Why You Need an Electric Bicycle
People Around the World Love E-Bikes — Here’s Why They’re Using Them And You Should, Too
Bicycling is the way of the future — while cycling enthusiasts have been on this trend for a while, the pandemic has accelerated the way of bike commuting and bike-share programs.
Even urban planners are adapting for this new way of travel by prioritizing bike-lanes in major cities to ensure greater opportunities for socially-distanced commutes.
While attitudes are shifting toward cyclings, so too are the bikes.
the electric bicycle — also known as e-bikes — which are not only getting more media attention, but rising in popularity among consumers. Riders of all skill levels and locations have caught onto this form of battery-powered transportation, powering the future of electric transit.
While most electric bikes look like traditional two-wheelers, they have a built-in electric motor. Depending on the make and model, some motors kick-start with pedaling while others are activated with a throttle.
In some cases, you can catch speeds up to 28 mph to get where you’re going faster and with greater efficiency, all without breaking a sweat.
While the bike does a lot of the work — riders can also turn their commute into a workout or fitness tool simply by using the motor enough to keep it going.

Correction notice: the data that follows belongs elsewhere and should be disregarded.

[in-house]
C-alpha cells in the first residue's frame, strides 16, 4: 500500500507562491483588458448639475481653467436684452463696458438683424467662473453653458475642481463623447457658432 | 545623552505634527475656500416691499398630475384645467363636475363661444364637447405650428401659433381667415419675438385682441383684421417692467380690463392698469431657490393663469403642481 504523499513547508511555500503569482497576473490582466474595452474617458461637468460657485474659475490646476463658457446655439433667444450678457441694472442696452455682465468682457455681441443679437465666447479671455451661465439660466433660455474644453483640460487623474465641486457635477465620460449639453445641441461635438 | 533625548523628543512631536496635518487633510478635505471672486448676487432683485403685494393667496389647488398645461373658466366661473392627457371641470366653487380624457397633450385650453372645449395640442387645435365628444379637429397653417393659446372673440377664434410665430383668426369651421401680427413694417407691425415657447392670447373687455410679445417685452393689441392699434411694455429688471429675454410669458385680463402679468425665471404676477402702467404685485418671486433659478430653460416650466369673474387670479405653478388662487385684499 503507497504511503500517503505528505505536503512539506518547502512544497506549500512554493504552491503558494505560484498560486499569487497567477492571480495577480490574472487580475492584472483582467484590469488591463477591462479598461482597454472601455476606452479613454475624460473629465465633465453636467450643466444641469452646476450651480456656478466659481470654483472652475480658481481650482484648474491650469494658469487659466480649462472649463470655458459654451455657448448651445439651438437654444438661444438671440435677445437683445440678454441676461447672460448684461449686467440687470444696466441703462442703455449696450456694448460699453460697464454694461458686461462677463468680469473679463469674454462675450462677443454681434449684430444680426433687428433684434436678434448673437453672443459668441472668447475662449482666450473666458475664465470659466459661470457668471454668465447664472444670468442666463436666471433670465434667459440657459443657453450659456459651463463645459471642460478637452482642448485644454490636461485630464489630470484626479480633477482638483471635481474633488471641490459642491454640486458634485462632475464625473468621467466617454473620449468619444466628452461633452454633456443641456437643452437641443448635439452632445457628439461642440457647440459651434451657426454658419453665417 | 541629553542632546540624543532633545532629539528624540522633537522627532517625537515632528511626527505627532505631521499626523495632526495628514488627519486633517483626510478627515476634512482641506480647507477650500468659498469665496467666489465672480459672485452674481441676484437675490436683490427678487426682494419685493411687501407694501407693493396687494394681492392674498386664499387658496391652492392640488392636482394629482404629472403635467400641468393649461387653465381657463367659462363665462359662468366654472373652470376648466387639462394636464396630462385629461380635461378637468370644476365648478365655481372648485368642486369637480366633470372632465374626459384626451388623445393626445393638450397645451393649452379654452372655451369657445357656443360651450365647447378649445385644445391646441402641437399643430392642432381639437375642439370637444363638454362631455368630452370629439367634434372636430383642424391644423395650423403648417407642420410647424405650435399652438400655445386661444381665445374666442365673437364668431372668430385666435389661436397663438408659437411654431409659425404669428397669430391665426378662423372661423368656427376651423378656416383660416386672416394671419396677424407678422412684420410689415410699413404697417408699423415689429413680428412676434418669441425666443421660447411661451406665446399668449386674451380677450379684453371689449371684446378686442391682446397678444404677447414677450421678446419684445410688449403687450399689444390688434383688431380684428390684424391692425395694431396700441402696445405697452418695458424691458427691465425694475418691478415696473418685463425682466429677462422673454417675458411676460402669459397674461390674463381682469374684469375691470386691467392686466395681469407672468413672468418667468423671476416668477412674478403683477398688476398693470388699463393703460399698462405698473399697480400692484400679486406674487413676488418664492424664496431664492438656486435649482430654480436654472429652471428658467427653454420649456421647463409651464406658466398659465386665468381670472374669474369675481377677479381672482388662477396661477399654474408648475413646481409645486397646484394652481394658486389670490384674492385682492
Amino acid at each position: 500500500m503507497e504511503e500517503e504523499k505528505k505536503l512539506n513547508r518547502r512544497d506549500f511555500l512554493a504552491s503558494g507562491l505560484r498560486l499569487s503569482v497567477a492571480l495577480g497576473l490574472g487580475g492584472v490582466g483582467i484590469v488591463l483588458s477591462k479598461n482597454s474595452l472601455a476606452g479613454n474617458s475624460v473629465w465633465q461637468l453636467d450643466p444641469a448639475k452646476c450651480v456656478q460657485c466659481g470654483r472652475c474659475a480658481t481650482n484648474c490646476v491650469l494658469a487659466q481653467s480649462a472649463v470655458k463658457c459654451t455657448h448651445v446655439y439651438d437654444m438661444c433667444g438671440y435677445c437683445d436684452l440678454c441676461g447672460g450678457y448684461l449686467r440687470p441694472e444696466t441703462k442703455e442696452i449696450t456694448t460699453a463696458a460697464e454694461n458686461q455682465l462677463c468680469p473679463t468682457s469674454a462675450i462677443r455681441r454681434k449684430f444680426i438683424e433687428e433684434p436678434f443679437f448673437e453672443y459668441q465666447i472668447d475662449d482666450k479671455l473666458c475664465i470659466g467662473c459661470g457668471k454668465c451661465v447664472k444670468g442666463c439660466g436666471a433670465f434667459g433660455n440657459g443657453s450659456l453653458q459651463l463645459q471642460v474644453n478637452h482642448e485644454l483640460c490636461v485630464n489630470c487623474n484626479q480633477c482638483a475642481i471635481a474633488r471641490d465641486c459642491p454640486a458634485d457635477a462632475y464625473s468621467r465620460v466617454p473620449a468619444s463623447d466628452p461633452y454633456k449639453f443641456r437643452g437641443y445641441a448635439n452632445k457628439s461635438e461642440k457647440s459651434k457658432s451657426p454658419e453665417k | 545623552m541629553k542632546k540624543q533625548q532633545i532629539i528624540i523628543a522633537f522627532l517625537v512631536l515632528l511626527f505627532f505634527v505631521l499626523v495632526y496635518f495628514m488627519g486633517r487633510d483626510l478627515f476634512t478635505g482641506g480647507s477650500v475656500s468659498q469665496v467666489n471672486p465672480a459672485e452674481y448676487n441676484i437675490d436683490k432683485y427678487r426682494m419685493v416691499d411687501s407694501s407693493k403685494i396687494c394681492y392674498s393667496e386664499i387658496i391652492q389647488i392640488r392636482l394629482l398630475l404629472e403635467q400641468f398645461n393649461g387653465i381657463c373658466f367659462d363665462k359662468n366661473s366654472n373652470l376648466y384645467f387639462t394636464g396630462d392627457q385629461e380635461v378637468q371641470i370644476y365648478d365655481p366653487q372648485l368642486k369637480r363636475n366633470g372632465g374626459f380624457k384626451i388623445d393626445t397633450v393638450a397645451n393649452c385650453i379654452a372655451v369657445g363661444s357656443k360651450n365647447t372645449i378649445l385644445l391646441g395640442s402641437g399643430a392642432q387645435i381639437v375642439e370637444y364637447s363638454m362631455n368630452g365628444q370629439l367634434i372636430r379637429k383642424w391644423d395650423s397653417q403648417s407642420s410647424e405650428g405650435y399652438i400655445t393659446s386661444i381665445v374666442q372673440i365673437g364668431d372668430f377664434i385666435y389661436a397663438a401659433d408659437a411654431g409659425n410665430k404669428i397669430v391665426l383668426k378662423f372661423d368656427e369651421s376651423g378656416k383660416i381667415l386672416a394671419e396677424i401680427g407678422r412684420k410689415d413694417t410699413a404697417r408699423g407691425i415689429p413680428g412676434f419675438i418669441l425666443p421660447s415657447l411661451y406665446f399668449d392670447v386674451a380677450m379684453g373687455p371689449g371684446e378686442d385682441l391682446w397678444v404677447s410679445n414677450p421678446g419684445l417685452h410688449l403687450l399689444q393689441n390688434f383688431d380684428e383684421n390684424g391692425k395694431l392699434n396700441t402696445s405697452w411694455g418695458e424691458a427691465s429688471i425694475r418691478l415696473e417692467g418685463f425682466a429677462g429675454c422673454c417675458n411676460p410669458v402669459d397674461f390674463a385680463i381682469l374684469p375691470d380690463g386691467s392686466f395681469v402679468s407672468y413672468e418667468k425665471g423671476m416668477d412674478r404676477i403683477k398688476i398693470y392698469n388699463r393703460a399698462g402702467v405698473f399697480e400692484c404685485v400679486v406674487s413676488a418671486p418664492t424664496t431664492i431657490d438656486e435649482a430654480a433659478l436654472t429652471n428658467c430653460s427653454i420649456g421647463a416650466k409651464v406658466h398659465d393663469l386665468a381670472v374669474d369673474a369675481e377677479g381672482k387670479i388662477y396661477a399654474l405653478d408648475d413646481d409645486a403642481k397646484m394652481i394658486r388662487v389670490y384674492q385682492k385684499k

While there’s plenty of reasons people are using e-bikes today, here’s a quick breakdown on what makes them so appealing:
Except for avid or enthusiastic bikers, the idea of commuting to work on a traditional two-wheeler has never been that appealing to the average rider.
Cycling to and from work on a regular bike often means you’ll show up sweaty, or have to carry a change of clothes back and forth from the office.
But on e-bikes, cruising and cycling goes hand-in-hand; you can easily haul backpacks, climb steep hills and cut your commute in half without ever breaking a sweat.
An Eco-Friendly Footprint
Major cities are preparing for the bike revolution — and the benefits not only encourage public health, but ecological health, too.
More bike owners also means less cars on the roads, leading to less traffic congestion and air pollution.
Most importantly, since electric bicycles don’t consume gas, they emit significantly less CO2 than a car (or electric car) does.
Since most states don’t require a special license or insurance to ride an e-bike, the investment and maintenance is nominal compared to owning a car — or even daily public transportation.
RIDEL e-bikes range from $999 to $1699, a lower price point to high-end road bikes, without sacrificing on sleek design or high-quality parts.
Bike lovers might end up investing more to buy add-on parts and features, but unlike cars, they’ll avoid regular parking fees, tickets or bridge tolls.
A Replacement to Driving
The fear of public transportation in a post-pandemic world is driving people to adopt new modes of transportation.
E-bikes offer a substitute for subways, buses or even cars — while still offering similar benefits, like carrying heavy cargo to your destination.
And most often, people who commute by car go short distances on each ride: to the grocery store, to work, to a restaurant. All of these short-distance trips and/or errands can be easily covered by electric bike, and a lot more fun, too.